Justice and the severely demented elderly


Abstract
In this paper I address the relation between just claims to health care and severe cognitive impairment from dementia. Two general approaches to justice in allocation of health care are distinguished – prudential allocation and interpersonal distribution. First, I analyze why a patient who has died has no further claims to health care. Second, I show why prudential allocators would not provide for health care treatment should they be in a persistent vegetative state. Third, I argue that the destruction of personal identity from severe dementia implies that only claims to palliative, but not life-sustaining, health care remain. Finally, I argue that the prudential allocator approach is indeterminate regarding life-sustaining care for the moderately demented and that social policy should not deny that care to patients. Keywords: elderly, health care, the severely-demented, justice CiteULike Connotea Del.icio.us What's this?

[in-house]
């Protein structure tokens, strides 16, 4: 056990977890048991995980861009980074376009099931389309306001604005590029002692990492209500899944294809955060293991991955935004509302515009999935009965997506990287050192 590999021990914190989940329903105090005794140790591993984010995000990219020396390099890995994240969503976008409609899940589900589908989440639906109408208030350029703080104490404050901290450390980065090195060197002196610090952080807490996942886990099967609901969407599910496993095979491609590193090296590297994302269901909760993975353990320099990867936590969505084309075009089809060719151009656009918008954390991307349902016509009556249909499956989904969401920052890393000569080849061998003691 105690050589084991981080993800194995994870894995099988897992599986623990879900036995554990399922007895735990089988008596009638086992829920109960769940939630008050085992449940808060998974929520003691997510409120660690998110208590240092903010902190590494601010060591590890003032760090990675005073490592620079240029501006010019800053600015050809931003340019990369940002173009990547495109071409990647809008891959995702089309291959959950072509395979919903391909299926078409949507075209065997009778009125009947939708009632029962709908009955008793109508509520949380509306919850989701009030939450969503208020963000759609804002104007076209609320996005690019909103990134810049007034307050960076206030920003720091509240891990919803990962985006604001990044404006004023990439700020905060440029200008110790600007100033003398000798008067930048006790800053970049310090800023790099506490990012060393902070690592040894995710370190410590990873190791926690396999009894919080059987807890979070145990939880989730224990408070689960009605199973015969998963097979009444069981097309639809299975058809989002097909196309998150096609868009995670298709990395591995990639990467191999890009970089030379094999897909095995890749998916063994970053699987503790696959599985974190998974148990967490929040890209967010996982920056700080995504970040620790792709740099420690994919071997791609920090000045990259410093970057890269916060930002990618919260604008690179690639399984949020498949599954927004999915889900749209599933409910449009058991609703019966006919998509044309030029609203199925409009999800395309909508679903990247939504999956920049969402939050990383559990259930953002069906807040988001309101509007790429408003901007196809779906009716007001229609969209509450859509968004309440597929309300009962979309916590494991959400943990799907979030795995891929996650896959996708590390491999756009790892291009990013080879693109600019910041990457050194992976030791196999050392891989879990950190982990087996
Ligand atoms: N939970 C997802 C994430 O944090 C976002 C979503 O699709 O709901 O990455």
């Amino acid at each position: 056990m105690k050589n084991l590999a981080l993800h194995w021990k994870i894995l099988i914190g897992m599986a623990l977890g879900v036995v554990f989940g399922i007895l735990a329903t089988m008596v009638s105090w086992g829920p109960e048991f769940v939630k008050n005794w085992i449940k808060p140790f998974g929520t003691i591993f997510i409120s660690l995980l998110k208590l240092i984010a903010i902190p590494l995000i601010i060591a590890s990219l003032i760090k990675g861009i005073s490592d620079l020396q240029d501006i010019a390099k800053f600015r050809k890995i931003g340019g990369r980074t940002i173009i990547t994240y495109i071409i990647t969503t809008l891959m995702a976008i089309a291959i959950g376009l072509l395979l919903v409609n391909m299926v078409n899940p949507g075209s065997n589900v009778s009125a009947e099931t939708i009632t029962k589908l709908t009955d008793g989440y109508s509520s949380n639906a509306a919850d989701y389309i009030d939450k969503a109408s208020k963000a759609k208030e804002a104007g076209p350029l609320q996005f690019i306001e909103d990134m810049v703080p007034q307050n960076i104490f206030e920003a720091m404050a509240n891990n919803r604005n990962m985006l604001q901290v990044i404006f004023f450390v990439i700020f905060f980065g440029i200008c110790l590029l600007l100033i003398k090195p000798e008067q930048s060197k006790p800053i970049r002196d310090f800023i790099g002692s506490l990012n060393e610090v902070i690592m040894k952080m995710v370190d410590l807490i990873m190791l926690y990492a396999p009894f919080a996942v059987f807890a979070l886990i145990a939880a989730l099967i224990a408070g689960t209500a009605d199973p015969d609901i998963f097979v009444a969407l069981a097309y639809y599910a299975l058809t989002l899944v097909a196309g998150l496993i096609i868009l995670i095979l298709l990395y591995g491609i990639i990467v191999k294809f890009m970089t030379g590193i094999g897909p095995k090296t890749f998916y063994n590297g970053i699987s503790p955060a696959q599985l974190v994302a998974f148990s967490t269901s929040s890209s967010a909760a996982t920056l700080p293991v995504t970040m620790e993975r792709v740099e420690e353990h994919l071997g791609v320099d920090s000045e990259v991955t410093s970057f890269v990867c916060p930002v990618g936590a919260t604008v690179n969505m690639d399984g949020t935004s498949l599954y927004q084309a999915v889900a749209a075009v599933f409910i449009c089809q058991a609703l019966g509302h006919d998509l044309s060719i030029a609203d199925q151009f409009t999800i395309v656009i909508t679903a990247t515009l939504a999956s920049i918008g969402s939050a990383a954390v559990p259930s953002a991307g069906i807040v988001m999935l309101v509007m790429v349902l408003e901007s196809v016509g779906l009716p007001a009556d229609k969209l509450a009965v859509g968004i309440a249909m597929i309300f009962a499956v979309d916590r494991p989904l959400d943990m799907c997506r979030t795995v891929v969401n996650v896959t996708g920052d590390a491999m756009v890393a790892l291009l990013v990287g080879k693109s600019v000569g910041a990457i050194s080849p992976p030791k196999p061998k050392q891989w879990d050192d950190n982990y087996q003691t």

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DOI 10.1093/jmp/13.1.73
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Law, Ethics, and the Patient Preference Predictor.R. Dresser - 2014 - Journal of Medicine and Philosophy 39 (2):178-186.

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